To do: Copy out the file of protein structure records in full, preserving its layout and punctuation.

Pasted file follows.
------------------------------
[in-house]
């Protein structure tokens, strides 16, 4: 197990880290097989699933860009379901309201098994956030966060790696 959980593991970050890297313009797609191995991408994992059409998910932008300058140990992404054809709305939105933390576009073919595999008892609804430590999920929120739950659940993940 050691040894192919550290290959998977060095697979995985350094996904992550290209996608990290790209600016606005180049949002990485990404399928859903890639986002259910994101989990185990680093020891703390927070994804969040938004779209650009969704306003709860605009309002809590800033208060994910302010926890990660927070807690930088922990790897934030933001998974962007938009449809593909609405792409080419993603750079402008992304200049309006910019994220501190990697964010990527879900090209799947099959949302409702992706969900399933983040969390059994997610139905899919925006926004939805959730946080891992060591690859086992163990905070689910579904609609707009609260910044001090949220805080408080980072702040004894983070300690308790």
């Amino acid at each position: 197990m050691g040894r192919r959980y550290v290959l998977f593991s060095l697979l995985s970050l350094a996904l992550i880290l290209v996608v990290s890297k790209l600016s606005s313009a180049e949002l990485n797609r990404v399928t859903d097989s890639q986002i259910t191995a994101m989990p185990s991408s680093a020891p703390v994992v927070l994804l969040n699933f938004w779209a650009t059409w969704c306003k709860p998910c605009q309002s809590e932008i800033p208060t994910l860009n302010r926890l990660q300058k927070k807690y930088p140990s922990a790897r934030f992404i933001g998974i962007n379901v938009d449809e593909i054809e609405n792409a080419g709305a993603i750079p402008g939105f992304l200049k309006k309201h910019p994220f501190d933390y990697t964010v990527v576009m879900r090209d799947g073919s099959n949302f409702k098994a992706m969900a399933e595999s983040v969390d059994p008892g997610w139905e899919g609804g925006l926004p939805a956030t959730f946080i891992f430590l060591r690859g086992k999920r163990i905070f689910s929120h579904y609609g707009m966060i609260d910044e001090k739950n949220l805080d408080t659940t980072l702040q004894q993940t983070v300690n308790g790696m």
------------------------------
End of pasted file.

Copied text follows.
[in-house]
């Protein structure tokens, strides 16, 4: 197990880290097989699933860009379901309201098994956030966060790696 959980593991970050890297313009797609191995991408994992059409998910932008300058140990992404054809709305939105933390576009073919595999008892609804430590999920929120739950659940993940 050691040894192919550290290959998977060095697979995985350094996904992550290209996608990290790209600016606005180049949002990485990404399928859903890639986002259910994101989990185990680093020891703390927070994804969040938004779209650009969704306003709860605009309002809590800033208060994910302010926890990660927070807690930088922990790897934030933001998974962007938009449809593909609405792409080419993603750079402008992304200049309006910019994220501190990697964010990527879900090209799947099959949302409702992706969900399933983040969390059994997610139905899919925006926004939805959730946080891992060591690859086992163990905070689910579904609609707009609260910044001090949220805080408080980072702040004894983070300690308790």
């Amino acid at each position: 197990m050691g040894r192919r959980y550290v290959l998977f593991s060095l697979l995985s970050l350094a996904l992550i880290l290209v996608v990290s890297k790209l600016s606005s313009a180049e949002l990485n797609r990404v399928t859903d097989s890639q986002i259910t191995a994101m989990p185990s991408s680093a020891p703390v994992v927070l994804l969040n699933f938004w779209a650009t059409w969704c306003k709860p998910c605009q309002s809590e932008i800033p208060t994910l860009n302010r926890l990660q300058k927070k807690y930088p140990s922990a790897r934030f992404i933001g998974i962007n379901v938009d449809e593909i054809e609405n792409a080419g709305a993603i750079p402008g939105f992304l200049k309006k309201h910019p994220f501190d933390y990697t964010v990527v576009m879900r090209d799947g073919s099959n949302f409702k098994a992706m969900a399933e595999s983040v969390d059994p008892g997610w139905e899919g609804g925006l926004p939805a956030t959730f946080i891992f430590l060591r690859g086992k999920r163990i905070f689910s929120h579904y609609g707009m966060i609260d910044e001090k739950n949220l805080d408080t659940t980072l702040q004894q993940t983070v300690n308790g790696m």